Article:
Networking giant Cisco Systems is no stranger to competitive market and technology challenges. It’s now facing a new type of challenge, one from its shareholders.
At Cisco’s (NASDAQ: CSCO) annual general meeting today, shareholders led by Christian Brothers Investment Services (CBIS) challenged the firm’s management on the issue of executive pay.
The CBIS shareholders put up a proposal for an advisory vote on an annual referendum process by which Cisco shareholders would vote on senior executive compensation issues.
The issue is particularly poignant this year as Cisco’s revenues are down on a year-over-year basis, while executive compensation is on the rise. The shareholders argued for a more direct link between performance and compensation.
Cisco’s management team opposes the CBIS proposal, which is co-sponsored by the Sisters of the Holy Names of Jesus and Mary, U.S.-Ontario Province. But they don’t control all the shares and could be outvoted by disgruntled shareholders.
“As investors in Cisco, we have received earnings that help us to support our members in some of the poorest places in this world where the inequities of our current economic system are most dramatically exposed,” Sister Mary Pat LeRoy of the Sisters of the Holy Names said during the meeting. “We see executive compensation as a justice issue for our time.”
The shareholder groups noted in their proposal that they do not believe that existing stock exchange rules furnish shareholders with sufficient mechanisms for providing input to boards on senior executive compensation.
According to the groups’ numbers, Cisco CEO John Chambers received total compensation this year of $14.2 million, a 16 percent jump over last year, even as Cisco’s net income and revenues were down and more than 2,000 employees were laid off.
“While the wonderful gift of TelePresence — and it truly is wonderful — is creating the human network, we believe that the unprecedented concentration of wealth in the hands of the few is quickly becoming a contentious and emotionally charged moral issue that is tearing at the social fabric of our country,” LeRoy said.
For his part, Cisco CFO Frank Calderoni told shareholders that Cisco’s management position was to reject the group’s proposal. In its shareholder proxy on the CBIS proposal, Cisco stated that the company’s compensation committee is in the best position to determine the proper structure of executive compensation.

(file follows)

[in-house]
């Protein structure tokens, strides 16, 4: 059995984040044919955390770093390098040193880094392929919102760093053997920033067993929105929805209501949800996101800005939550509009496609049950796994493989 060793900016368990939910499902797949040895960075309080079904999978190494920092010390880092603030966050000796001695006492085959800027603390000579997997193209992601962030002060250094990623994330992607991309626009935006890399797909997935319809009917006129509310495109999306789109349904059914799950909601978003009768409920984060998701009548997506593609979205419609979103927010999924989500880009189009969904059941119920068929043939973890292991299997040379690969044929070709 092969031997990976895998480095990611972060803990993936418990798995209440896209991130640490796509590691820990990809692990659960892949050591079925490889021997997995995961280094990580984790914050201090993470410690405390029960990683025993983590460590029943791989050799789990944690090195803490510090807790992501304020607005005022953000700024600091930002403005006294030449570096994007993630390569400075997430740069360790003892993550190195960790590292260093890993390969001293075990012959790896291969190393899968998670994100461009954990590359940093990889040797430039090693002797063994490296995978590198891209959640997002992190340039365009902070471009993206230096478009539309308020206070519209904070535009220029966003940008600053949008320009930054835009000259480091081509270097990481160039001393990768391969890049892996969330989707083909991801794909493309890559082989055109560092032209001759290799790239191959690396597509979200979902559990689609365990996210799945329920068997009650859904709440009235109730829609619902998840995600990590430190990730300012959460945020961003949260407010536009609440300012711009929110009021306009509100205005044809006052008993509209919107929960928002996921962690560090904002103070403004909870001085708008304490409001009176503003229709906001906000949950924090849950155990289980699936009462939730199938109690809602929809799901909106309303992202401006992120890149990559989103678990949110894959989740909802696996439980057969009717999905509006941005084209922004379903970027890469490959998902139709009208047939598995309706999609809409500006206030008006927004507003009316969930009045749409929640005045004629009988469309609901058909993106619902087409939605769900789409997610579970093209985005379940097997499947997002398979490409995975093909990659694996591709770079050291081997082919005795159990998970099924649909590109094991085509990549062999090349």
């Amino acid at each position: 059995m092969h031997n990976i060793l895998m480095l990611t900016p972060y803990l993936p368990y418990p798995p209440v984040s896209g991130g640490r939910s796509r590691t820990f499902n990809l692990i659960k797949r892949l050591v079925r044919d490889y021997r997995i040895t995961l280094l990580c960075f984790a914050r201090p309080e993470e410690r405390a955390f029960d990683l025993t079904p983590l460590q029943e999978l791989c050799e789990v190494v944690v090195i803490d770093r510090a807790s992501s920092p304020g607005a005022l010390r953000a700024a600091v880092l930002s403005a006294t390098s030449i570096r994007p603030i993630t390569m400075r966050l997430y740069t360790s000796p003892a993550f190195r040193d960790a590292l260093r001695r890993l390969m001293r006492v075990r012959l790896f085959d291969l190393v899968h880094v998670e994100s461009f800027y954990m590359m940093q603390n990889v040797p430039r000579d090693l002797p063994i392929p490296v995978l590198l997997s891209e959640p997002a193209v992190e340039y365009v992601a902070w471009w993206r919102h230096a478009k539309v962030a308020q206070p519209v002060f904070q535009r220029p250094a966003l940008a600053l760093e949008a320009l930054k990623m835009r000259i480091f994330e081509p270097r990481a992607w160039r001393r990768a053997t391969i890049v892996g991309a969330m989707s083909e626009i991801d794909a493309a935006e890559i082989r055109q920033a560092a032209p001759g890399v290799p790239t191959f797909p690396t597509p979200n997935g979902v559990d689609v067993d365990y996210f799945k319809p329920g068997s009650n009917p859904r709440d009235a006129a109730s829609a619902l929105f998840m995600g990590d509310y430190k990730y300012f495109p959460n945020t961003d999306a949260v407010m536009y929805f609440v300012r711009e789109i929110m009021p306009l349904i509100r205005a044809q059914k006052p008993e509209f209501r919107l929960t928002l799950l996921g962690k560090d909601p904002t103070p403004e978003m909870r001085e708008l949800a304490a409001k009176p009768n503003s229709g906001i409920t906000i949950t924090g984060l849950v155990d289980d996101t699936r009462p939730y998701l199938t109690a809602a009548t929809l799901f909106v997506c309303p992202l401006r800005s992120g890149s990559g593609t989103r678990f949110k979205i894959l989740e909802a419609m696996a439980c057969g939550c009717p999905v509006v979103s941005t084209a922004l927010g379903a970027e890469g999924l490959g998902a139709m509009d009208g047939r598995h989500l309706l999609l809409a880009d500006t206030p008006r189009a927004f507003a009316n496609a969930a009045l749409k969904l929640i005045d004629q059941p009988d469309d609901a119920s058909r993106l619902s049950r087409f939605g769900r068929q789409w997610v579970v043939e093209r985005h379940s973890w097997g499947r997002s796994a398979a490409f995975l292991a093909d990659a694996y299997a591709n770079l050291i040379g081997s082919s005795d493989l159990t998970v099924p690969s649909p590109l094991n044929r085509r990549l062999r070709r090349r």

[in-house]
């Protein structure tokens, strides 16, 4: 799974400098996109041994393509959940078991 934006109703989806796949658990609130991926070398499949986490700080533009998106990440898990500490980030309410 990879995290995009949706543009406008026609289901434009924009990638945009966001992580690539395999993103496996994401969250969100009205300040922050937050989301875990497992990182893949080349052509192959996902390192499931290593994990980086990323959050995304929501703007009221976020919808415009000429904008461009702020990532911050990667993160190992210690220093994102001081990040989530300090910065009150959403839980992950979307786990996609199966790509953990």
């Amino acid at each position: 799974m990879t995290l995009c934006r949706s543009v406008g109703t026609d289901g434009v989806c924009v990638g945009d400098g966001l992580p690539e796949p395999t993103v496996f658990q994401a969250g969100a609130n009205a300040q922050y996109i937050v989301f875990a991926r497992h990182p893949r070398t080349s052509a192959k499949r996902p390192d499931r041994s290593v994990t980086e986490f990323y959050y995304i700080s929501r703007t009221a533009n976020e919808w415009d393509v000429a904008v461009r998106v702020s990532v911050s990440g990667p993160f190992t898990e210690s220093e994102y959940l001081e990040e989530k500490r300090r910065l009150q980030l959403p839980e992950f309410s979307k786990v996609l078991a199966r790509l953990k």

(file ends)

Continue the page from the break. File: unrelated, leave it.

Not all Cisco shareholders agreed with Cisco’s assessment.
“The shareholder proposal by Christian Brothers Investment Services is too close to call at this time,” Calderoni said as votes were being counted during the meeting. “Cisco shareholders are clearly divided on this issue as evidenced by the closeness of the vote tally today.”
No dividend from the human network?
In addition to the question of executive compensation, Calderoni took on the question of whether or not Cisco would pay a dividend to its shareholders.
Cisco currently holds more than $35 billion in cash, but has not made dividend payments to its shareholders.
“To date, Cisco has not deemed payment of a dividend to be the most appropriate use of Cisco’s resources given alternative uses for cash to potentially increase long term shareholder value,” Calderoni said. “Current market conditions lead us to believe that cash is best deployed on acquisitions to boost our technology portfolio to enable long-term growth.”
In recent weeks, Cisco has made acquisition bids for the set-top box unit of China’s DVN, SaaS security from ScanSafe, wireless technology from Starrent and an expanded video-conferencing business from Tandberg.
Chambers contended that most of the acquisitions Cisco has undertaken over the years have been successful.
“We have a lot of challenges at Cisco, but the ability to acquire in a market where most people struggle to make acquisitions successful is one of our core competences,” Chambers said. “But you’ll notice what separates us from most of our peers — we don’t focus on our competition.”
The networking space received a major jolt earlier this week with HP’s proposed acquisition of 3Com. But Chambers didn’t seem rattled.
“We don’t focus on a competitor,” he said. “In fact, a competitor is just a way of keeping score.”
Update corrects that Sister Mary Pat LeRoy is a member of the Sisters of the Holy Names of Jesus and Mary, U.S.-Ontario Province, not CBIS, as originally stated.